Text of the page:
Volunteers Plant 325 Trees During Second Purdue Day of Service
Held for just the second time on Friday, October 28, the Purdue Day of Service has already become a shining example of success through both small steps and giant leaps.
Success through small steps stems from the modest goal of the event, which is to bring a relatively small but dedicated group of volunteers to Purdue’s campus one day each year to plant trees—to give back, one tree at a time.
Giant leaps can be seen in its year-to-year growth. Productivity increased—dramatically—as the number of trees planted skyrocketed from 62 in 2021 to 325 in 2022. Additionally, interest in the event was so strong this year that the registration limit was reached in a matter of hours and a lengthy waiting list was created. In the end, nearly 100 alumni and friends of the university participated.
“Our inaugural event was a success, particularly considering that it was new, but the response this year has been incredible,” says Courtney Cassady, senior director of outreach and volunteerism for the Purdue for Life Foundation. “People were willing to join our waiting list and be on call just to volunteer. That says a lot about how dedicated the Purdue family is. Then, when they got here, our volunteers really worked hard and had fun.”
This year’s Purdue Day of Service took place at Horticulture Park, where volunteers worked in three two-hour shifts alongside staff from Purdue Physical Facilities. The trees, all of them native to Indiana, were planted at various spots throughout the park.
Sue Campbell (S’73, MS S’77), a retired biology teacher from Mishawaka, Indiana, was among those who had to join the waiting list. Once called upon, she gladly made the two-hour drive to West Lafayette to volunteer.
“I volunteered because I wanted to give back to Purdue—it’s my favorite place in the world, and the more I can do to help, the happier I am,” says Campbell, who has four children who also graduated from the university. “I do like to volunteer when I can, so I was happy to wait and make the trip. I think some of that desire was instilled in me during my time at Purdue. I learned how to persevere and how working as a team is really important.”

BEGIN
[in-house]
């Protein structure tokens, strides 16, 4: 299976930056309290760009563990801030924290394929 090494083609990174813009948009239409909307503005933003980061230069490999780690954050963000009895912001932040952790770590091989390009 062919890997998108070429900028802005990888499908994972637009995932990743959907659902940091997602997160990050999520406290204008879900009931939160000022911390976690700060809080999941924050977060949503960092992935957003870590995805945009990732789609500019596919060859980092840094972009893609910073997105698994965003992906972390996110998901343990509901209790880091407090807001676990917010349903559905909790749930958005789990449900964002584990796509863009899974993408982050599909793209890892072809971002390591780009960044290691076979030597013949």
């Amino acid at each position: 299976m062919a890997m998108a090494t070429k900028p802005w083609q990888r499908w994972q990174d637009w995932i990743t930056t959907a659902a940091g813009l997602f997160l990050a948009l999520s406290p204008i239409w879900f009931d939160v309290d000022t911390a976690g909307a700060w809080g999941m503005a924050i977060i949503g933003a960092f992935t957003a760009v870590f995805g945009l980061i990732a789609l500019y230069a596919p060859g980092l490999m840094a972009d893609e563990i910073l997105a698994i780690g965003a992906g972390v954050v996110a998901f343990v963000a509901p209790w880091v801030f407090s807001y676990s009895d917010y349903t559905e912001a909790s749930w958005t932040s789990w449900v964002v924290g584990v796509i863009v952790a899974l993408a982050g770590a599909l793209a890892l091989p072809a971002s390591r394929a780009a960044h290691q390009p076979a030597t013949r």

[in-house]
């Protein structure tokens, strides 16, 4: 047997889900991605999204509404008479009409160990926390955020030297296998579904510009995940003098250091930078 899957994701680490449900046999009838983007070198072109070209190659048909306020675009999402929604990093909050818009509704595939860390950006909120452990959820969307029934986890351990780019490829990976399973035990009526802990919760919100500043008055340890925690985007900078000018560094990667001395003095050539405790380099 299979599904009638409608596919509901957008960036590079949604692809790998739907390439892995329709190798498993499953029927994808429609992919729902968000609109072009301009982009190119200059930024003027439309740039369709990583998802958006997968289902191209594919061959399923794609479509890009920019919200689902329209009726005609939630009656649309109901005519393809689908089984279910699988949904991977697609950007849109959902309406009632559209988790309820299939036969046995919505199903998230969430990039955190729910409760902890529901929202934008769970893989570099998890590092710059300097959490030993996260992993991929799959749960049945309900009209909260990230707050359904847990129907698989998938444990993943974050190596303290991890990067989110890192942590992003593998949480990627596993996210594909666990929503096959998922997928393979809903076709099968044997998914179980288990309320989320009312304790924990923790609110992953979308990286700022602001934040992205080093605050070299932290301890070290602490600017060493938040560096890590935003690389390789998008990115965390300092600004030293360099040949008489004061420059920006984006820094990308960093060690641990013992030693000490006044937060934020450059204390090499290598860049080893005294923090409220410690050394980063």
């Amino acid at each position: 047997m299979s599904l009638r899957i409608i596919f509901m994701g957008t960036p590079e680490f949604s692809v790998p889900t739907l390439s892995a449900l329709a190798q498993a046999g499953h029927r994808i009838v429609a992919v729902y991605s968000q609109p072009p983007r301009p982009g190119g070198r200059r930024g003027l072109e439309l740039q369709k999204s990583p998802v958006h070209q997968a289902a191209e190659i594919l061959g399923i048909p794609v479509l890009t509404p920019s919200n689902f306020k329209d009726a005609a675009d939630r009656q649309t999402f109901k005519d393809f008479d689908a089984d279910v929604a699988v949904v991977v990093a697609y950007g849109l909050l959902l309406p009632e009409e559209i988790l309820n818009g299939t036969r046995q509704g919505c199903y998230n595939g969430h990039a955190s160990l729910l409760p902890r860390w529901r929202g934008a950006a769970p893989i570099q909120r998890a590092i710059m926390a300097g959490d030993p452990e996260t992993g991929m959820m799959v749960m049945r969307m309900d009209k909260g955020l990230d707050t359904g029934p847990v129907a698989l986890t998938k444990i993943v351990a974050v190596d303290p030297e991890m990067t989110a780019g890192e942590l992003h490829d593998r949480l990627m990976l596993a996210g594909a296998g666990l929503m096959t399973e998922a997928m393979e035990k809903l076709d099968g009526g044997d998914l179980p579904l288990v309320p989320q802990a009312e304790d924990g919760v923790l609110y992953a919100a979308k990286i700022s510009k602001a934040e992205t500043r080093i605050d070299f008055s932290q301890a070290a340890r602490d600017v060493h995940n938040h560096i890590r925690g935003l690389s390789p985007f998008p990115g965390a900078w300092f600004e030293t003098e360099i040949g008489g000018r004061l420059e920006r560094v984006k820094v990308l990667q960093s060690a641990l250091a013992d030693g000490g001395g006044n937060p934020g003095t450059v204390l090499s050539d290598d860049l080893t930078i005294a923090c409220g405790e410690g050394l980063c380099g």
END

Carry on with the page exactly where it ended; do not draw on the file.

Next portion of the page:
Many volunteers had also attended the inaugural event, including Jennifer Kawlewski (PG’22). An administrative assistant in Purdue’s College of Pharmacy, Kawlewski arrived wearing her complimentary T-shirt from the 2021 event but quickly replaced it with the 2022 version.
“I always enjoy doing things for Purdue, which does so much for so many people, and it really is fun,” Kawlewski says. “This event is extremely important. Our campus has always been beautiful—I think we have one of the most beautiful campuses there is. With all of the growth and development the university has seen recently, it’s important that we get out and make sure we add back some beauty.”
Purdue University and the Purdue for Life Foundation created the Purdue Day of Service to encourage alumni and friends of the university to embrace volunteerism. This event aligns with Purdue’s 1869 Tree Planting Master Plan, which calls for planting 3,738 trees by fiscal year 2025, and the Sustainability Master Plan. The total number of trees to be planted was determined by doubling 1,869, which is the year Purdue was founded.
The event also reinforced Purdue’s standing as an Arbor Day Foundation Tree Campus Higher Education institution, an honor the university has held since 2009. The program has recognized green colleges and universities since 2008.
“Volunteerism is an essential part of the Purdue for Life mission, and it is great that we can come together in a way that is also so meaningful to the university,” Cassady says. “I’m very proud to be a Boilermaker.”
If you couldn’t make it to the event but would still like to contribute, you can donate to the Purdue Campus Beautification Fund. And stay tuned—Purdue Day of Service will be back in fall 2023. To be sure you don’t miss out, keep an eye on the Purdue for Life Foundation website and social channels for updates.